Inaccuracies abound: styles of clothing associated with the Ottoman region appear in architectural settings of the Maghreb, for example. And, Piening says, there were plenty of what he calls “armchair Orientalists”: paintings “by artists who never travelled to the region, who never experienced the region, and who simply relied on second-hand accounts to conjure up exorcising and frankly unrealistic impressions”. He says that none of these armchair Orientalists appear in the Najd Collection.
This criticism of the genre is persuasive. Though gorgeously painted and technically accomplished, Orientalist painting also exoticises the Arab world, presenting it as a realm of veiled harems, idle beys and peasant girls carrying water jugs through the rocky landscape. In 1978, just as the collector behind Najd was acquiring the genre, the Palestinian scholar Edward Said published his influential study of Orientalism as the literary and artistic continuation of imperialism – and chose a work by Gerome for the cover.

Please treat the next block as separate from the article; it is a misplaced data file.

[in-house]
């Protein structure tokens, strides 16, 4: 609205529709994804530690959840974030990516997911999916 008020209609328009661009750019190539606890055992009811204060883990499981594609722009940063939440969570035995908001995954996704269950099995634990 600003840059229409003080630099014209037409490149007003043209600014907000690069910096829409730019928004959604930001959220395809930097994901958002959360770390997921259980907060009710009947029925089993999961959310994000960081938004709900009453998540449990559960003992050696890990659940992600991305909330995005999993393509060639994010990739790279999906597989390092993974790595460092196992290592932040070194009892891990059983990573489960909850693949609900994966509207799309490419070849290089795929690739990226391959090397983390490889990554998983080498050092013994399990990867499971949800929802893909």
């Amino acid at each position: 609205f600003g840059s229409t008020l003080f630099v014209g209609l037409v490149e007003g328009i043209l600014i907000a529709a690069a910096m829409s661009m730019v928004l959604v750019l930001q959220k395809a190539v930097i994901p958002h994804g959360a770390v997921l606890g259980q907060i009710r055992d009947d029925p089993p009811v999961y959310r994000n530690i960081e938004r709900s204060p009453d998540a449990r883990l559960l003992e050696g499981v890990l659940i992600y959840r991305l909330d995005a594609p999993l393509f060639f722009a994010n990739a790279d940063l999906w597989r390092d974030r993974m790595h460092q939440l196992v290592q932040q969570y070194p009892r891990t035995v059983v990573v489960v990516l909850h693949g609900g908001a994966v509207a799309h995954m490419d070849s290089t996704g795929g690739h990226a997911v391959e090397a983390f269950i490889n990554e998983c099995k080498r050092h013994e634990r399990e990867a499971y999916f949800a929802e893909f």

But just as the work has been rehabilitated by the art market, academic study of the genre has also moved away from Said’s excoriation. The genre’s complexities have made for fertile terrain. The French scholar Mercedes Volait has used the market’s recuperation to examine how private collecting can affect public taste. Other art historians, such as Salwa Mikdadi at NYUAD, have looked at what might be called reverse Orientalism, such as the adaptation of Orientalist tropes by Egyptian artists themselves in the early 1900s, when Cairo became home to Italian artists fleeing the First Wold War. For other scholars, such as John MacKenzie, the lure of the East was not only to do with imperialism, but also a taste for the handmade during a time of Western industrialisation. For both London exhibitions, in any case, the story behind the works is as compelling as the paintings: the subjects who were previously observed and depicted are now the owners of the works.
The entire Najd Collection will be on view at the Sotheby’s showroom in London from Friday, October 11 to Tuesday, October 15. Selected highlights will be in Dubai, on view at the Sotheby’s exhibition room in DIFC, beforehand on Sunday, October 6 to Monday, October 7. The British Museum’s Inspired By The East: How the Islamic World Influenced Western Art is on view in London from Thursday, October 10 to Sunday, January 26, 2020